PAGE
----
The Royal Navy introduced the 13.5-inch gun as the main battleship armament
with the HMS
Orion of the 1909 Program. In an instant other countries saw that
to continue to build capital ships with the old international standard main
armament of 12-inch guns, would create obsolescent ships from the start.
’s answer was to do the British one better with the 14-inch gun for their
British built battle cruiser Kongo, laid down in January
1911. All future battleships would also be armed with this weapon and the first
of these was Fuso, laid down on March 11,
. With Fuso,
not only did Japan trump the British in gun size but also trumped the British
and Americans in main gun quantity mounting twelve guns as opposed to the ten
guns of RN and USN contemporaries. Shorter than the Kongo, Fuso
was able to carry 50% greater armament because as a battleship designed for 22
˝ knots, she did not need the machinery plant of the battle cruiser design with
a maximum speed of 27 ˝ knots. Of all of the factors necessary for warship
design, high speed requires the most space.
Originally laid down
with tripod masts and minimal superstructure, the Fuso
and sistership Yamashiro
became noted for their towering pagoda superstructure fitted during various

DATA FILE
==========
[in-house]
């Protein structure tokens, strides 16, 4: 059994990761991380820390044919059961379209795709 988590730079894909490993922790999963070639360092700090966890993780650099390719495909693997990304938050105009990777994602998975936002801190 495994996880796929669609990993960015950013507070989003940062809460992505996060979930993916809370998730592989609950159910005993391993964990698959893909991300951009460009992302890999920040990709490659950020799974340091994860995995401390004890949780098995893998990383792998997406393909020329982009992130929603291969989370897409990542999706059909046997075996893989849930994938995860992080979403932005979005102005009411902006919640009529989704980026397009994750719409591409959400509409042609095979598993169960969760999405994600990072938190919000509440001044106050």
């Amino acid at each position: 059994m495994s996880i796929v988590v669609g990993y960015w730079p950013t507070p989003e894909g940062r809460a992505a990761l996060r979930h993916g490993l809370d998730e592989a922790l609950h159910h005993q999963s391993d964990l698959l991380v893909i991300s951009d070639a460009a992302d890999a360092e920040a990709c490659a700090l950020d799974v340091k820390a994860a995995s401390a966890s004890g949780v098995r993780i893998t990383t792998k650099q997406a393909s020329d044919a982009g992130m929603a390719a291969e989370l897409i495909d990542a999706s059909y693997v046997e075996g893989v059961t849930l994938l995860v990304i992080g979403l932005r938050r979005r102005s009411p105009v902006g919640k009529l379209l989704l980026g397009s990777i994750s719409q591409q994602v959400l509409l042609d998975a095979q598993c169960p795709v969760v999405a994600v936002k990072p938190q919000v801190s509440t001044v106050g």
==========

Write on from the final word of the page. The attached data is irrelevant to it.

refits and rebuilds in the 1920s and 1930s. Because of their slow speed the pair
saw little action during World War Two, although they did sortie in an effort to
after the Doolittle raid. They finally saw action as the southern pincer of the
Japanese attack plan in response to American landings at
. The pair along with cruiser Mogami
and a number of destroyers were intercepted in the
by layers of American and Australian defenders. First PT boats went in against
them, then destroyers and finally at the north exit to the straits, a battleline
of battleships and cruisers crossed their T. However, Fuso
didn’t make it that far as one or more torpedo hits from a destroyer attack,
ignited her amidship’s magazines and she blew apart into two burning halves.
In the 1930s Tremo manufactured a model of Fuso,
called Huso in the west at the time.
It is interesting to see how far the art of 1:1250 model manufacturing has come
when one contrasts the modern Neptun Fuso,
#1204, with the Tremo model of 70 years earlier.